The young woman of the moment leaves her girlband past well behind her on her superior debut album
You might expect Karla Camila Cabello to use her debut album as a platform to badmouth her former band, the US X Factor commissioned pop act Fifth Direction. It was they, perhaps possessed by the green-eyed monster, who instructed her not to write and perform her own songs after Cabello scored solo hits with the likes of Shawn Mendes and Cashmere Cat.
As any Spice Girl or Girl Aloud will tell you, the idea of matey unity in any girl or, indeed, boy band is never terribly believable anyway but when Cabello decided to quit the massively successful Firth Harmony in late 2016 it was a very brave move. After listening to Camila, it's clear that it was also a very smart one.
The 20-year-old Cuban-American singer-songwriter is already a very big deal and she’s made an album that insinuates its way into your affections rather than sledgehammers you into submission like far too much modern pop.
The career and life changer for Cobello was Havana, a sweaty ode to her ancestral hometown, with Pitfull. The song has been on the Irish chart for 22 weeks and as of last week was still No.5 but it is nowhere near the best song here.
When Cabello decided to quit the massively successful Firth Harmony in late 2016 it was a very brave move. After listening to Camila, it's clear that it was also a very smart one.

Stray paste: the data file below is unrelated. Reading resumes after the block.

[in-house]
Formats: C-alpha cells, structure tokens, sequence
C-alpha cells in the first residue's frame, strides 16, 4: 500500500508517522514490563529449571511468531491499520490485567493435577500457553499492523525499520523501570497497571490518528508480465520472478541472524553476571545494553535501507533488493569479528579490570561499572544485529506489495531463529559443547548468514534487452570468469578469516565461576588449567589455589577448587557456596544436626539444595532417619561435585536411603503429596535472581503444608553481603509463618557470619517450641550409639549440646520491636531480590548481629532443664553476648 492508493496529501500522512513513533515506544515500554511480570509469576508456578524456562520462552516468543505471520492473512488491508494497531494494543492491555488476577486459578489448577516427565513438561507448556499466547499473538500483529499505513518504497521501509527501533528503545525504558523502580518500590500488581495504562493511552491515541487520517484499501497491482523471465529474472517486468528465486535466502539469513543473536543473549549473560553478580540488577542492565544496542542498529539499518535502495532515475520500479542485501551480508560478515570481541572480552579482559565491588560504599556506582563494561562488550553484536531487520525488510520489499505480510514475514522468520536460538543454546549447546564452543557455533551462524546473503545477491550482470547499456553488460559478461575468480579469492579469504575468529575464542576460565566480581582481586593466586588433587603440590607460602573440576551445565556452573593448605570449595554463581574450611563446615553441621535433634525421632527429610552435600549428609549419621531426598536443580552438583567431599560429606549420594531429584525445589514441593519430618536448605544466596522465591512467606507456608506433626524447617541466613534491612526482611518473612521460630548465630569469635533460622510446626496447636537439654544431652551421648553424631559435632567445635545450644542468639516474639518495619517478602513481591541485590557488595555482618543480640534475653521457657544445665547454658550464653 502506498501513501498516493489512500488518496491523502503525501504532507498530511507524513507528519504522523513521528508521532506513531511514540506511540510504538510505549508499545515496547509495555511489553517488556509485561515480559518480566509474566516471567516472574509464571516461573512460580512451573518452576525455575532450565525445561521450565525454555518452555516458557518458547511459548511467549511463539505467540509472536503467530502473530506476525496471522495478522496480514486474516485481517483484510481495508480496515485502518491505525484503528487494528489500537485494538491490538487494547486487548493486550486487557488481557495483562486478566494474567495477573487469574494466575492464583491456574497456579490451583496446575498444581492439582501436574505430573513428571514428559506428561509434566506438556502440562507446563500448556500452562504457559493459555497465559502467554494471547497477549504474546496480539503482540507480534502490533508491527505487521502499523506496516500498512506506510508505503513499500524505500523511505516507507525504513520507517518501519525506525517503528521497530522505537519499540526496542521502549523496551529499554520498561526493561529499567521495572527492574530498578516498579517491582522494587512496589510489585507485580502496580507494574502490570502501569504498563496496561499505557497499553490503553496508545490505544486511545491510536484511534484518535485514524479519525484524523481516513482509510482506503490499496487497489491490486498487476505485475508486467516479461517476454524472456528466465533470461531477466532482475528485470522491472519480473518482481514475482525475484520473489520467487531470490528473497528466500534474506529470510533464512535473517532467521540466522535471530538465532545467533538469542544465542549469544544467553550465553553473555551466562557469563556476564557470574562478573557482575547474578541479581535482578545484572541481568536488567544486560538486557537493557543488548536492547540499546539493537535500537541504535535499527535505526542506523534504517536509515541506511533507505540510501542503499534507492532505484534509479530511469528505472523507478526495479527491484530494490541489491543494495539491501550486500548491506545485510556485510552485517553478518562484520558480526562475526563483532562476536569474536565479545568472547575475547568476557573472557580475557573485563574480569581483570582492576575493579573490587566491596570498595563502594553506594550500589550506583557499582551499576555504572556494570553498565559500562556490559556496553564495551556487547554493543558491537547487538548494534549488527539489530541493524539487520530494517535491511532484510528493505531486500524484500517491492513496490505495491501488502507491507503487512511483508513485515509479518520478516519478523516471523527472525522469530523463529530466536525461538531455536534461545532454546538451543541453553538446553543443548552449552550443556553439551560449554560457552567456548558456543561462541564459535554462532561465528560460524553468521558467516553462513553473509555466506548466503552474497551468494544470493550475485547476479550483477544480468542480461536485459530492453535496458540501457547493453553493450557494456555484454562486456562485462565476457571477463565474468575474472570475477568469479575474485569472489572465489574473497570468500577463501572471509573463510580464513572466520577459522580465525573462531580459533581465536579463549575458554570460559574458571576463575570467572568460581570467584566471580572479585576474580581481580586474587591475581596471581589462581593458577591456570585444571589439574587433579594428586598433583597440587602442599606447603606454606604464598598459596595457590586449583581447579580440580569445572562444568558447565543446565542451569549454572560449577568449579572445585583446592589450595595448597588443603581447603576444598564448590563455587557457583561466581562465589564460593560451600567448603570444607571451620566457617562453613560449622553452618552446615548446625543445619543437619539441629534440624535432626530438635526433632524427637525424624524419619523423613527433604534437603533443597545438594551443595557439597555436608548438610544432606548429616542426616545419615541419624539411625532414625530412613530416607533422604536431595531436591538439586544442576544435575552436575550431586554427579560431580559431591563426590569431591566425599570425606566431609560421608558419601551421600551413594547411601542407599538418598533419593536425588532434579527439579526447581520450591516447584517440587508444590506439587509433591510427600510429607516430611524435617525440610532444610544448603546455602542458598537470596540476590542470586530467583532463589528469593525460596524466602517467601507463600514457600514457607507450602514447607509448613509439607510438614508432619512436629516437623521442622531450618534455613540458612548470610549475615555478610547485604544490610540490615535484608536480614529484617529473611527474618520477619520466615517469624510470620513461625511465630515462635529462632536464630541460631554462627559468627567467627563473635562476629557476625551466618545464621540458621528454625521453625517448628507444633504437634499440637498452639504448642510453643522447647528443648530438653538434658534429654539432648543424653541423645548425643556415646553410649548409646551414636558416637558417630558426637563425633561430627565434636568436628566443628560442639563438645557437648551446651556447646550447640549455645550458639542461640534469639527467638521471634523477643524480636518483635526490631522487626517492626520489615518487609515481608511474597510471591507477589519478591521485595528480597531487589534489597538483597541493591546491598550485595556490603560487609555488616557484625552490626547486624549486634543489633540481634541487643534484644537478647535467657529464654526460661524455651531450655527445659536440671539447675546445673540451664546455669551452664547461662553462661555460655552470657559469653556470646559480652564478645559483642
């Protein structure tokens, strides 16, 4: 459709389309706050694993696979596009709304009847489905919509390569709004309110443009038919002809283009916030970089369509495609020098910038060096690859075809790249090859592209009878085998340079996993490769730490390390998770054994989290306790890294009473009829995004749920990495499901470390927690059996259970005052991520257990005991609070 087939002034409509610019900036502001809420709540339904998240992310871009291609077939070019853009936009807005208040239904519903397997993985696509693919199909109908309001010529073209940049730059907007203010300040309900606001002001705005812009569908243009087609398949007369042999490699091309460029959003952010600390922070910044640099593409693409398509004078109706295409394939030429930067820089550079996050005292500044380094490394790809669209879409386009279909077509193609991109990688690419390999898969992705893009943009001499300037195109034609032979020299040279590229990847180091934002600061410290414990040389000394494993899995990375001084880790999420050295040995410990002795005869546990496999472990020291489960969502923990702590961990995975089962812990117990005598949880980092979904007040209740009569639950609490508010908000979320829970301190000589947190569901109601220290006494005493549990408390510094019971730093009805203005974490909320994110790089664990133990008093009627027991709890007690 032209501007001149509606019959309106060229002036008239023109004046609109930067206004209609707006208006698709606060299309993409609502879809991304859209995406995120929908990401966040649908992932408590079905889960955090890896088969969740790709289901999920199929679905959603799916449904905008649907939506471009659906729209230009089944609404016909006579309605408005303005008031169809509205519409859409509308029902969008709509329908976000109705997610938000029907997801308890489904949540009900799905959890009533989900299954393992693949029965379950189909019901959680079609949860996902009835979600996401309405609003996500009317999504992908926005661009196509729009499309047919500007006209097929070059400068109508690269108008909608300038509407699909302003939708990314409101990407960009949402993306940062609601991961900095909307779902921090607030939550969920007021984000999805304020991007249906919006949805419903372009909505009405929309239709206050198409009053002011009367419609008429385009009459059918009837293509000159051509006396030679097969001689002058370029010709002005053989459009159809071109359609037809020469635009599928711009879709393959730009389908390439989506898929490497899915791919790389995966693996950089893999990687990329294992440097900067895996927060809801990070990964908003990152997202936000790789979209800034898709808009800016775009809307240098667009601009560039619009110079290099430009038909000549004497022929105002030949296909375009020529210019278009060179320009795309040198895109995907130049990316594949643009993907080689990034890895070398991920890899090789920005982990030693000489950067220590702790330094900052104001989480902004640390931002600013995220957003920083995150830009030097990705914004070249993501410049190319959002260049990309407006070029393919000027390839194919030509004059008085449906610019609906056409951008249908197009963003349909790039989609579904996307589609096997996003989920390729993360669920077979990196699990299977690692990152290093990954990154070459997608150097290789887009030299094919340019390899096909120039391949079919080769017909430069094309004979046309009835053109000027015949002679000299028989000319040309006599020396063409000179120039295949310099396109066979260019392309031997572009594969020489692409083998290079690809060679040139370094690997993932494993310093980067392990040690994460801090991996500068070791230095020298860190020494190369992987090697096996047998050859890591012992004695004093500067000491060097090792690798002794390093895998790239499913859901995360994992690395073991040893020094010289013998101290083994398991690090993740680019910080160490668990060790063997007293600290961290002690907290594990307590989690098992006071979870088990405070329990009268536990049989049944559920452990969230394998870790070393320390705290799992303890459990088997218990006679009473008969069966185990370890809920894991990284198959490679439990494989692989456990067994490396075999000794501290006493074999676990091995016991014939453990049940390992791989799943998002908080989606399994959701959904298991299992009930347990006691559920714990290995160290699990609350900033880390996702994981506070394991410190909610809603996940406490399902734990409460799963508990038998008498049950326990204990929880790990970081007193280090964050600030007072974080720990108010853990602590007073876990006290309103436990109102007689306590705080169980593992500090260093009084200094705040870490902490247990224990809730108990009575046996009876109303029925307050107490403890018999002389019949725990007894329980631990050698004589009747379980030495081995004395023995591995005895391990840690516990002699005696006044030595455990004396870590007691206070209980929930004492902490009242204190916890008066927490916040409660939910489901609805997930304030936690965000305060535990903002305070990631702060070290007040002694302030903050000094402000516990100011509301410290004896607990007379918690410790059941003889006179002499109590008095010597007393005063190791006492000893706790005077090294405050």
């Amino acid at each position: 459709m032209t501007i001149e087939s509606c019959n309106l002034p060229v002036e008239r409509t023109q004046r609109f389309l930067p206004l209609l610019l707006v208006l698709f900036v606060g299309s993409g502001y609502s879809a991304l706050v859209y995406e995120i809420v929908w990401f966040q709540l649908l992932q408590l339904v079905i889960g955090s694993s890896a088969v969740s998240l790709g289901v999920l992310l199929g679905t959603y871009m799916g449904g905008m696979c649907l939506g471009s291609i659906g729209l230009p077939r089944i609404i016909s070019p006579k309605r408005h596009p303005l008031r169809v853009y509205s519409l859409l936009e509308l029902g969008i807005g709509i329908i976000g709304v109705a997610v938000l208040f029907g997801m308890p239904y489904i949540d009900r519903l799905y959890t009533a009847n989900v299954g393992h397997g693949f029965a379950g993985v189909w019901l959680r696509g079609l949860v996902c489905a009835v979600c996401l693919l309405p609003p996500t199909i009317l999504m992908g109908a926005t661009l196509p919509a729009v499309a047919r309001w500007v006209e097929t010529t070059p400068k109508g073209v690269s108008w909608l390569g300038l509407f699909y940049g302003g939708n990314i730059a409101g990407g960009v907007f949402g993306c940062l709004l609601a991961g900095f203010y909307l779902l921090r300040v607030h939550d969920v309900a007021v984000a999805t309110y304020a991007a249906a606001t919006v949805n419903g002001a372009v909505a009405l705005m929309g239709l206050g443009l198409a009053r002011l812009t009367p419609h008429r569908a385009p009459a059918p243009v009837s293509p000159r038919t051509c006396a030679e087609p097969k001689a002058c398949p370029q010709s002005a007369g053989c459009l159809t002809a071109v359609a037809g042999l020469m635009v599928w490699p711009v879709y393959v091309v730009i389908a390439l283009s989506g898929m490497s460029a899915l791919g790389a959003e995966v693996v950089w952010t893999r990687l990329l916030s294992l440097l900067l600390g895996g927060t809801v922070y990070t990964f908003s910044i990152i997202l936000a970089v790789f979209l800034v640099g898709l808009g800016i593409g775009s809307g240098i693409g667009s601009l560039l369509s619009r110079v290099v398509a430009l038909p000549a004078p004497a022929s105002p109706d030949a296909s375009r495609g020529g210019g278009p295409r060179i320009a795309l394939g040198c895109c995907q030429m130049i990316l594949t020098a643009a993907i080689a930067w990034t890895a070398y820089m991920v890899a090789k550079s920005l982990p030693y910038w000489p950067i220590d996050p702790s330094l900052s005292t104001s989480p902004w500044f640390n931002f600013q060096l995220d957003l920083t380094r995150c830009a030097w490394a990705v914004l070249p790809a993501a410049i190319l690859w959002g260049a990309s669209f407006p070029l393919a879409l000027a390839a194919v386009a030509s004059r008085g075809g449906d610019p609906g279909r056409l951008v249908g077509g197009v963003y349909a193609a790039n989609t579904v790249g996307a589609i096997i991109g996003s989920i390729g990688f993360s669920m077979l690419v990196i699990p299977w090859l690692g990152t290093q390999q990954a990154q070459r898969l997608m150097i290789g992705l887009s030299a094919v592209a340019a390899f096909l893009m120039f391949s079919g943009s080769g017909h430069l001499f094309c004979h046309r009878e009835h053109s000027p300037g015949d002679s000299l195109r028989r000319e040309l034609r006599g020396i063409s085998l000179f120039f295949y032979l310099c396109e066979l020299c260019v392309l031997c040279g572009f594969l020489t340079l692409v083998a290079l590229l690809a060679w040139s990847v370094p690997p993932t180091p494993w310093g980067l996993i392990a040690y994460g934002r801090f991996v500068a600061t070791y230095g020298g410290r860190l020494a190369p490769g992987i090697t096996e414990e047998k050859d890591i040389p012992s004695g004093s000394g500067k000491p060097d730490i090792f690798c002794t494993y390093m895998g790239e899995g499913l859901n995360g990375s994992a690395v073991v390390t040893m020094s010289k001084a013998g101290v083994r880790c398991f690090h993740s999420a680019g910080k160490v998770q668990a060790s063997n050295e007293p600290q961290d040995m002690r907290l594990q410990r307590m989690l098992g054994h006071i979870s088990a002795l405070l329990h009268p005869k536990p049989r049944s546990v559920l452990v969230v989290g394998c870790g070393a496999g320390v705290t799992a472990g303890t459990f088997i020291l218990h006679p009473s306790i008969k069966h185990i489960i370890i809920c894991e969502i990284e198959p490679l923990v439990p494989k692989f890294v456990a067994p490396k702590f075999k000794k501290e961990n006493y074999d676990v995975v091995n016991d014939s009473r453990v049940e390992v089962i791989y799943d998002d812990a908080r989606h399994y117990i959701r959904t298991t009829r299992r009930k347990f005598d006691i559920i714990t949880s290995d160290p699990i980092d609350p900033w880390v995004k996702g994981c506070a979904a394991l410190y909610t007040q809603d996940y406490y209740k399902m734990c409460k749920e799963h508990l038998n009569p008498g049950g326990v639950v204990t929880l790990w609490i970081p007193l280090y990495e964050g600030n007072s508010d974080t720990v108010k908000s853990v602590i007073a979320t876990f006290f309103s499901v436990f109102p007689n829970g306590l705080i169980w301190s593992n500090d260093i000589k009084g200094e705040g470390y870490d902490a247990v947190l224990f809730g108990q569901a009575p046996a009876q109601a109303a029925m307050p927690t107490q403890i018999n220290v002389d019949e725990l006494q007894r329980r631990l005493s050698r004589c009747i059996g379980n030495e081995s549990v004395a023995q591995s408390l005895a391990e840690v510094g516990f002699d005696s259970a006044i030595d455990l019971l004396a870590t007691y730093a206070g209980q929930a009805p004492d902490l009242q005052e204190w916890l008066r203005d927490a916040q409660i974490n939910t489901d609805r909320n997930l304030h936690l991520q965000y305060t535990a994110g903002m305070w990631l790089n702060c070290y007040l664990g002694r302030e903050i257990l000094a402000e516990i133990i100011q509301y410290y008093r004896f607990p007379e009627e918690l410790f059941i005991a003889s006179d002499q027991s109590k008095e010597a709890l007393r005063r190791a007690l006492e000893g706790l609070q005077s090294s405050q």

That honour belongs to the opening track Never Be the Same, a claustrophobic love song which rejoices in the verse "nicotine, heroin, morphine, you’re all I need" and out does Rihanna in the pervy pop stakes. It also features some of the best drumming and percussion of any pop album of recent years and throughout Camila, the sparse and spacey production really let the songs breathe.
Clearly everyone involved is well aware that Cabello’s superb voice is the trump card here.
All These Years subverts the kiss-off of Adele’s sarky Send My Love (To Your New Lover) on a painful reminiscence on happier days in which Cabello’s vulnerability is laid bare, Inside Out is a light little salsa confection with piano and steel drums, Consequences is a big, echoing piano ballad, and perhaps the only time she engages with the fall-out with her old band is on Real Friends, a halting acoustic guitar track that packs real emotion.
Camila is a well-judged mix of upbeat pop and lovelorn balladeering that tickles all the right boxes. Fifth who?
Alan Corr @corralan